Machine learning and control theory have made substantial advances in the field of robotics in the past decade. However, there are still many challenges remaining when studying robots that interact with humans. This includes autonomous vehicles that interact with people, service robots working with their users at homes, assistive robots helping disabled bodies, or humans interacting with drones or other autonomous agents in their daily lives. These challenges introduce an opportunity for developing new learning and control algorithms to enable safe and efficient interactive autonomy.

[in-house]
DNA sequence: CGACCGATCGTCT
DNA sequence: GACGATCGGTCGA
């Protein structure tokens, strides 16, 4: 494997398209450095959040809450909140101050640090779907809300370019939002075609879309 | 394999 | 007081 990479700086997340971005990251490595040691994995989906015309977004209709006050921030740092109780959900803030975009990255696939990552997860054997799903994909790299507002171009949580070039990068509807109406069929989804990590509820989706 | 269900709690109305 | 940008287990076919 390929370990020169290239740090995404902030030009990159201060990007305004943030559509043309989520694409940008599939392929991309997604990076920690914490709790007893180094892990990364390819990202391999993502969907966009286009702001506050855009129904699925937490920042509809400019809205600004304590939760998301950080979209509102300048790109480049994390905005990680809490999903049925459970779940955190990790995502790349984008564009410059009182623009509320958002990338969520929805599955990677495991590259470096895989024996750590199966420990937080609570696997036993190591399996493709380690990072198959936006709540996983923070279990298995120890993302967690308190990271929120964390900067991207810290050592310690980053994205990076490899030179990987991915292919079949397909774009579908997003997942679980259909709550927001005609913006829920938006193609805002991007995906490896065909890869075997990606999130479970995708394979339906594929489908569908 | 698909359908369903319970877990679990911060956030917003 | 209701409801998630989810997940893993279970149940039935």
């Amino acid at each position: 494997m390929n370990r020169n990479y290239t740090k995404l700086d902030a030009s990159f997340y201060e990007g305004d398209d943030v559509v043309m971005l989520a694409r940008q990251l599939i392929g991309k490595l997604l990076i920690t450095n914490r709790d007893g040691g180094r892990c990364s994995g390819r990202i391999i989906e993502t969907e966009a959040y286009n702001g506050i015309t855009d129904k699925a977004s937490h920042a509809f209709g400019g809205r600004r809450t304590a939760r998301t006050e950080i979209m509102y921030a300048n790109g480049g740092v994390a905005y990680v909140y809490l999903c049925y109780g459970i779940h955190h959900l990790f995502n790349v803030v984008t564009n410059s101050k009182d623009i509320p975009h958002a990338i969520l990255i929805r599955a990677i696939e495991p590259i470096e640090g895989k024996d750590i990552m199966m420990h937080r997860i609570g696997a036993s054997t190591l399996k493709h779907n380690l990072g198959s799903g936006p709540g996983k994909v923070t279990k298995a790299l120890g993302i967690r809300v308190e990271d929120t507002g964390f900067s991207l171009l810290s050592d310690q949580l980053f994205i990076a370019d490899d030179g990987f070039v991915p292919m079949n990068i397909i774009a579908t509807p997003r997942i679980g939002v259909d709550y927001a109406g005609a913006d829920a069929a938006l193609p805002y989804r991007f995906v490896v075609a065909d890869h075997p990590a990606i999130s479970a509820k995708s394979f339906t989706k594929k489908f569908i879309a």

In this talk, I will discuss a journey in formalizing human-robot interaction. Specifically, I will first discuss developing data-efficient techniques to learn computational models of human behavior. I will continue with the challenges that arise when agents (including humans and robots) interact with each other. Further, I will argue that in many applications, a full computational human model is not necessary for seamless and efficient interaction. Instead, in many collaborative tasks, conventions —low-dimensional shared representations of tasks — is sufficient for capturing the interaction between agents. I will conclude the talk with challenges around adapting conventions in human-robot applications such as assistive teleoperation and collaborative transport.